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HomeATS CommunityWho's Who ▶ Who's Who: Antonio Anzueto, MD, ATSF
Who's Who: Antonio Anzueto, MD, ATSF

  • Your full title as you’d like it to appear.


Antonio Anzueto, MD, ATSF

Professor of Medicine, Pulmonary/Critical Care Division,

Department of Medicine, University of Texas, Health, San Antonio

Section chief, Pulmonary,

South Texas Veterans Health Care System, San Antonio Tx


  • Three statements about you – two true, one false.


Do you think Dr. Anzueto:


  • Likes to travel?
  • Likes to exercise every day?
  • Is a great painter?




  • Give us your ‘elevator pitch’ biography.


I’m a professor of Medicine at UT San Antonio, and I graduated from University of San Carlos in Guatemala. My friends went to medical school, so I did as well, and I quickly learned that I didn’t like surgery, pediatrics, or OB/GYN, so I did internal medicine. During my residency, I met a pulmonologist who asked me to help him with a research project, which led me to pulmonary medicine.


I came to the U.S. to work in research in San Antonio in the 1980’s, and after that I decided to repeat my residency and do my fellowship. And I’ve been at the faculty at San Antonio since 1991. I tell people “Don’t invite  me to your house. If I like it, I tend to stay.” I’ve been here for almost 38 years, when I was only planning to come for one. I went from an assistant to associate to full professor, and I’m also a section chief at the V.A.


The ATS has been my professional home since I went to my first ATS meeting as a research fellow in Kansas City, MO in 1983. There were barely 300 people! From 1988 to 2019, I’ve gone to every single ATS meeting, so I’ve gotten to see the growth. What’s also exciting, especially coming from Latin America, is seeing the growth in international participation. I’ve served on several ATS committees, and I’ve always worked on increasing the communication, interaction, and participation of our international members.  


I help to create a combined session at the ATS annual conference call “Buenos Dias ATS” to increase the participation of Spanish and Portuguese speaking pulmonary societies, and it’s now a feature of the ATS meeting. Now ERS is doing something similar, and the ATS is working with other groups too to help them develop with the organization. I’m excited to see this growing with worldwide organizations because it really shows that we are a global Society. It’s such good energy and I can’t wait until 2022 when we can meet in person.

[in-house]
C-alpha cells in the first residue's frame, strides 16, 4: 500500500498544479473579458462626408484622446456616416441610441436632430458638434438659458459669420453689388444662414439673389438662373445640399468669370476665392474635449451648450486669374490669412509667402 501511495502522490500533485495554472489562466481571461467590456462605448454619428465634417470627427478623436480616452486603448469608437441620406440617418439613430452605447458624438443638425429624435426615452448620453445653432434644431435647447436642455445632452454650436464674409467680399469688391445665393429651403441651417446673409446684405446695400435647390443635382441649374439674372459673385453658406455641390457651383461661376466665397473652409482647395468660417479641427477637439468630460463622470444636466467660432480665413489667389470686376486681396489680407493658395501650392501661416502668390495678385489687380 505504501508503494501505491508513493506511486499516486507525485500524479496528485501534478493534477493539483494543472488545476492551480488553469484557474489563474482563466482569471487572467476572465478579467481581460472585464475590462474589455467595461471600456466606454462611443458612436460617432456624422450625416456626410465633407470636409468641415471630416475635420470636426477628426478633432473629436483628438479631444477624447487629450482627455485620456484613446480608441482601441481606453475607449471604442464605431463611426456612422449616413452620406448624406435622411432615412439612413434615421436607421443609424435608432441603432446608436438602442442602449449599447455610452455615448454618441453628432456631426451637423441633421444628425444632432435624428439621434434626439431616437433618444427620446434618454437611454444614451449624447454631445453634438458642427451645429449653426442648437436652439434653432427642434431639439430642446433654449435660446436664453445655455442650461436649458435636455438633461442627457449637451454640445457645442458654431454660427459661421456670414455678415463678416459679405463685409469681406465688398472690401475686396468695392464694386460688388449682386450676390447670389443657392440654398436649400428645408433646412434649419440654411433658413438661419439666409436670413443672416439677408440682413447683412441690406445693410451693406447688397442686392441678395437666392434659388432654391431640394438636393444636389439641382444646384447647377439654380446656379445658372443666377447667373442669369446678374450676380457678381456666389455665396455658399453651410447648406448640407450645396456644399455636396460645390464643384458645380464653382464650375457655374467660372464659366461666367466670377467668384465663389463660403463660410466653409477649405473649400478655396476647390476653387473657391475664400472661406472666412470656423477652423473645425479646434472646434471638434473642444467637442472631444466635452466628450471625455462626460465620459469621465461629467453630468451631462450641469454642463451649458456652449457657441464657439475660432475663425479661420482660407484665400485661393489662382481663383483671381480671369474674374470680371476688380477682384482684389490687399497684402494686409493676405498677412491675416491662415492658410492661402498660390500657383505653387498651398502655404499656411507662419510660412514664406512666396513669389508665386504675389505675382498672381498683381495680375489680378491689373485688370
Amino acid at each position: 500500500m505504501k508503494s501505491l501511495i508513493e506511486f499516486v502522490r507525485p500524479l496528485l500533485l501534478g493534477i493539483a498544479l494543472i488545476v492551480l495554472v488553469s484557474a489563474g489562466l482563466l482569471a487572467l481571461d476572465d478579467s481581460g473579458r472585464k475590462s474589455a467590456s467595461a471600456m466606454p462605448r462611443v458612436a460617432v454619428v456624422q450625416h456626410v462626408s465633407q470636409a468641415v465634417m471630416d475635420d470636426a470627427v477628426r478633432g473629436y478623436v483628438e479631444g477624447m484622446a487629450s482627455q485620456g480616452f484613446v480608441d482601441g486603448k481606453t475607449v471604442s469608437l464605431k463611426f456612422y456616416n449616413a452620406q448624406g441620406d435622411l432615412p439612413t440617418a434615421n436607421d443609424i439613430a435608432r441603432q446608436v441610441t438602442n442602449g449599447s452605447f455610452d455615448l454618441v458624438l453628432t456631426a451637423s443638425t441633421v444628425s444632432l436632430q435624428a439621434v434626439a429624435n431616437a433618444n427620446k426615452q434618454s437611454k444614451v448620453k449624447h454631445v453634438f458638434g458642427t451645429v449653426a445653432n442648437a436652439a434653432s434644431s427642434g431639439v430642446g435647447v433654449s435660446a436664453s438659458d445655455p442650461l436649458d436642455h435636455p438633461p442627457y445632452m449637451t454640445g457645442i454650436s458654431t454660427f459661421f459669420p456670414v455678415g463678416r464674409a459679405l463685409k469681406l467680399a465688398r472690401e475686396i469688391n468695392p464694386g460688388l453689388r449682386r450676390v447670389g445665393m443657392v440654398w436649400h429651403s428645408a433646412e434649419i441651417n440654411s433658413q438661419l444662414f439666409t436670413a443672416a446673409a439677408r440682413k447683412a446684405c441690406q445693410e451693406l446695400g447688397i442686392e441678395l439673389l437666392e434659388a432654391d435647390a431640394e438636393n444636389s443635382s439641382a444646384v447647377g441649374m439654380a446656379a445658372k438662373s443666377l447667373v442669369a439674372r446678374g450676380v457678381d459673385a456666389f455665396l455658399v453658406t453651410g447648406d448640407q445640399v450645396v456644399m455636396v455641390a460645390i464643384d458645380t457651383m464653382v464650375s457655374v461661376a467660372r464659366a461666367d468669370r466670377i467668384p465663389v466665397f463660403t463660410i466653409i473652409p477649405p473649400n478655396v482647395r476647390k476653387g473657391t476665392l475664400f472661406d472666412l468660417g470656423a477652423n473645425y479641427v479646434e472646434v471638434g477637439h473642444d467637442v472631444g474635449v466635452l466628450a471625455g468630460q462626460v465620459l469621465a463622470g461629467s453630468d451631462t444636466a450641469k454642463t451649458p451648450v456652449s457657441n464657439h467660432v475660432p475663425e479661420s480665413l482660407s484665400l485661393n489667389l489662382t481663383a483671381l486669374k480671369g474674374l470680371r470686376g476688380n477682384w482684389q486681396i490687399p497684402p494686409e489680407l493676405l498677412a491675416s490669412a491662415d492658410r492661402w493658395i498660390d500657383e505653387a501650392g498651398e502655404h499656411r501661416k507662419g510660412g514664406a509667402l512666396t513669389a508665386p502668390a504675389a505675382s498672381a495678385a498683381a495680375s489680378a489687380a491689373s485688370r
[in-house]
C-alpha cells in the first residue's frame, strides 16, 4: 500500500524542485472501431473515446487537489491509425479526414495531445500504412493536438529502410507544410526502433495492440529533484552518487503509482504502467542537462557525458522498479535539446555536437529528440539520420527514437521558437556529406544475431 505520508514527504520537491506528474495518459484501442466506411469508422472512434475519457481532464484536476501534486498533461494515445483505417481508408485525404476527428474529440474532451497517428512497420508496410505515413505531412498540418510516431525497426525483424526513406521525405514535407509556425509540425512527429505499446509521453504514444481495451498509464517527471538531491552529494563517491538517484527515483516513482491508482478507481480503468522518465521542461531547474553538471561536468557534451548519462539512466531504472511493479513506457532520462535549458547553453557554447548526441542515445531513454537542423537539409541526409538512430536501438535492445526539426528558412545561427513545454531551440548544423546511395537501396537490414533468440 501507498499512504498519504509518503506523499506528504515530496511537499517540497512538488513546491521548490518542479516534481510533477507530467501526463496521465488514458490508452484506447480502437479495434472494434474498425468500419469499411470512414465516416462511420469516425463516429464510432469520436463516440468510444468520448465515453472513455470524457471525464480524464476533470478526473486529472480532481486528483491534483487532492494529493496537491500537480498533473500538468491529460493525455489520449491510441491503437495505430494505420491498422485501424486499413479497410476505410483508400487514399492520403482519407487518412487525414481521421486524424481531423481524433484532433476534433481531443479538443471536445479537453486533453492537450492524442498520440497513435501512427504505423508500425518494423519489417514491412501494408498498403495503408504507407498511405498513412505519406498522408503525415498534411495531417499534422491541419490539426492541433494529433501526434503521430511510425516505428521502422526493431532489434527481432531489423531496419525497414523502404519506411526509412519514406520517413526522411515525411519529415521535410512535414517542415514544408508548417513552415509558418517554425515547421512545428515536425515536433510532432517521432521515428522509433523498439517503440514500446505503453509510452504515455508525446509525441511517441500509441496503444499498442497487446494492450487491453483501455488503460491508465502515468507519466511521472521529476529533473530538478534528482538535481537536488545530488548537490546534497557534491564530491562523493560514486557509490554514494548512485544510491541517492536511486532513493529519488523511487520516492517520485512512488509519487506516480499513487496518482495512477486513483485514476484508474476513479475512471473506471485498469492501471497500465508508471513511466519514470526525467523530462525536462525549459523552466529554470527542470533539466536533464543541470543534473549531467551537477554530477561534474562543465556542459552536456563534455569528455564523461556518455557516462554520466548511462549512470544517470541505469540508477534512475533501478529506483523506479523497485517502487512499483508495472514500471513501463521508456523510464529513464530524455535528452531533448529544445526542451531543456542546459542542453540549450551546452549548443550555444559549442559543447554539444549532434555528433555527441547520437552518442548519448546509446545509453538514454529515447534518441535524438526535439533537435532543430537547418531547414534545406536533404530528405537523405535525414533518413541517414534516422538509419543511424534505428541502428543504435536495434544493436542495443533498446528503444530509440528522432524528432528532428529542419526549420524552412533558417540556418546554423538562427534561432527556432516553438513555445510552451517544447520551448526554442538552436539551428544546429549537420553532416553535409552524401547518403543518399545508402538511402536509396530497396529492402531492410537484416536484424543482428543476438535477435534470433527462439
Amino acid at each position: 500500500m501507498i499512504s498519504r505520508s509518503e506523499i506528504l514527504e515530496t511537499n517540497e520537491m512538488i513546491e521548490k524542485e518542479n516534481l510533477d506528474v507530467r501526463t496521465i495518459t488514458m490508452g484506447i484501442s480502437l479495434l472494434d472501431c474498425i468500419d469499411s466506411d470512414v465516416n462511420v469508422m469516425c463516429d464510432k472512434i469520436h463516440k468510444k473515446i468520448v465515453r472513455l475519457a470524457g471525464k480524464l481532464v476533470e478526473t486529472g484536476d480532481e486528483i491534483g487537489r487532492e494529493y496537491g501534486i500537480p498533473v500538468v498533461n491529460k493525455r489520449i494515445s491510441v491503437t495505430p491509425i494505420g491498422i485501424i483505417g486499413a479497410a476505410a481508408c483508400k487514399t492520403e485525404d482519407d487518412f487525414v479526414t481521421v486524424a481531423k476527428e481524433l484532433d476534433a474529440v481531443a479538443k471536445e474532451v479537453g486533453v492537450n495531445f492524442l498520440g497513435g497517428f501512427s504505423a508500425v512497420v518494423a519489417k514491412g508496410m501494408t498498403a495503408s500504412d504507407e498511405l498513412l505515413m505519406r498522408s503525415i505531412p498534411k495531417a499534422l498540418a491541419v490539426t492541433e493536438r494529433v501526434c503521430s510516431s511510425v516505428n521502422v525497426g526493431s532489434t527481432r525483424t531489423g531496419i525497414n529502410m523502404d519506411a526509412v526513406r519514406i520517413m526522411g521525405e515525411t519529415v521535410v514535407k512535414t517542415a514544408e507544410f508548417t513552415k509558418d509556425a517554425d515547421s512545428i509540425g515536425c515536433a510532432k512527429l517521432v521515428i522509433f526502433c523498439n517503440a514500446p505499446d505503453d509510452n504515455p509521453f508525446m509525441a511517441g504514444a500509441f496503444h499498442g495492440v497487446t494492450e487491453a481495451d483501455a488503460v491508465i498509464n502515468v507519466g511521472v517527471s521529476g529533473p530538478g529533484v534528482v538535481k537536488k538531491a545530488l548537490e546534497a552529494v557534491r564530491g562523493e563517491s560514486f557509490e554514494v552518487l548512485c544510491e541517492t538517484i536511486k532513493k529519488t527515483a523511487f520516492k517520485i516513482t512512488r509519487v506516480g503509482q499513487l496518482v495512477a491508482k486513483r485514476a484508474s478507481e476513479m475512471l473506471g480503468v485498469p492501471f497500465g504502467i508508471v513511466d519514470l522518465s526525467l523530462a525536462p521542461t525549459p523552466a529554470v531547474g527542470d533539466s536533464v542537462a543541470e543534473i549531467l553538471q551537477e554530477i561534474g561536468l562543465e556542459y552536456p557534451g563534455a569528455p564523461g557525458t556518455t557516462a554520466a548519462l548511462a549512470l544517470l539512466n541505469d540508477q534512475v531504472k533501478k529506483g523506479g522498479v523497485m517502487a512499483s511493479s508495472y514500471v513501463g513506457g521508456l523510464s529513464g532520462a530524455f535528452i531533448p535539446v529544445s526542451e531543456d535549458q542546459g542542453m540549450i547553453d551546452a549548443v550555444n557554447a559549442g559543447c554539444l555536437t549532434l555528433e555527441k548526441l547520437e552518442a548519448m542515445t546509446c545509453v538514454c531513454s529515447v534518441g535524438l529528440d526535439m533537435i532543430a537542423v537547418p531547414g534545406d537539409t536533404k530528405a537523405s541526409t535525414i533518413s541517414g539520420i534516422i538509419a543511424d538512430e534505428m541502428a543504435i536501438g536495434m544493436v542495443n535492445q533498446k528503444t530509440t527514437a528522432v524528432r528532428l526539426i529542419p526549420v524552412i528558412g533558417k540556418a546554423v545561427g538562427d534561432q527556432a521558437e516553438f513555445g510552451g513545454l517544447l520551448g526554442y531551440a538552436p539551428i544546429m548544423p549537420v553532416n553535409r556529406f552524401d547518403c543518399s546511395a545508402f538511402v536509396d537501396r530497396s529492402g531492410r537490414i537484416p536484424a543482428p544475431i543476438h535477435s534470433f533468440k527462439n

• What would you tell yourself as an Early Career Professional?


I think you should keep your eyes open and jump at opportunities. I think it’s important to have a variety of scientific interests, to be able to grow in one area and see what other areas emerge.


One of my friends has asked me, all my academic life, ‘When are you going to focus?” and I say, “I will focus when I die.” I’m in pulmonary medicine and I know I’m going to do pulmonary for the rest of my life, so I like to take all the available opportunities – infections, pneumonia, COPD, sepsis, mechanical ventilation.



  • If you weren’t in medicine, and were in a different industry altogether, what would you be?


I would probably work with the airline industry. I like the airline industry because it’s similar to a hospital. The structure, teamwork, are very similar, but the airline industry has no inventory. I’d like to be in an industry that would require organization, logistics, and interaction with people.


Also, the free flights don’t hurt at all!




  • What is your favorite way to spend a day off?


This has changed since the pandemic. Pre-pandemic, I’d be traveling somewhere for business or family or for any excuse I could find. During the pandemic, I’ve spent my time off at home, cleaning, doing house projects. anzueto-photo-san-antonio-june-2021.jpg


I also like to spend time with family as much as I can.




  • What areas of medicine are you most excited to see develop?


I think what’s really exciting is our increasing understanding of our genetics, and the increasing awareness that we are made of bacteria as well as genes. We are learning how the different bacteria in our body are not only been responsible for infections but also all kinds of other conditions.


I think in the next 10 years it’s going to be very exciting to have genetics- targeted therapies, as well as treatments that try to establish equilibrium in our bacteria in all areas of the body, from the lungs to the skin, to the gut.




  • What is one advancement in your field you’d like to see in your career?


I think we need to go back to the basics. In my area of chronic lung disease and COPD, I think there’s a huge need for early recognition and diagnosis. I believe it’s shameful that people may be complaining of their symptoms for years, but we don’t recognize the disease process in its early stage. Then, once it is diagnosed, we find that if we could have done an intervention years before, we could have changed the progression of that disease.


I’m really hopeful that smart phones and other means of communication are going to be a huge way for us to progress in that area. I have patients that have had atrial fibrillation diagnosed by their Apple watch, and there are apps on the Apple watch can be a pulse oximeter for example, so the technology is here to prevent or identify our medical conditions sooner, so we don’t have to be reactive.  




  • Which statement did you make up?

I’m a terrible painter, and I even have terrible handwriting. I used to joke my kids were asking the wrong person for help on school projects.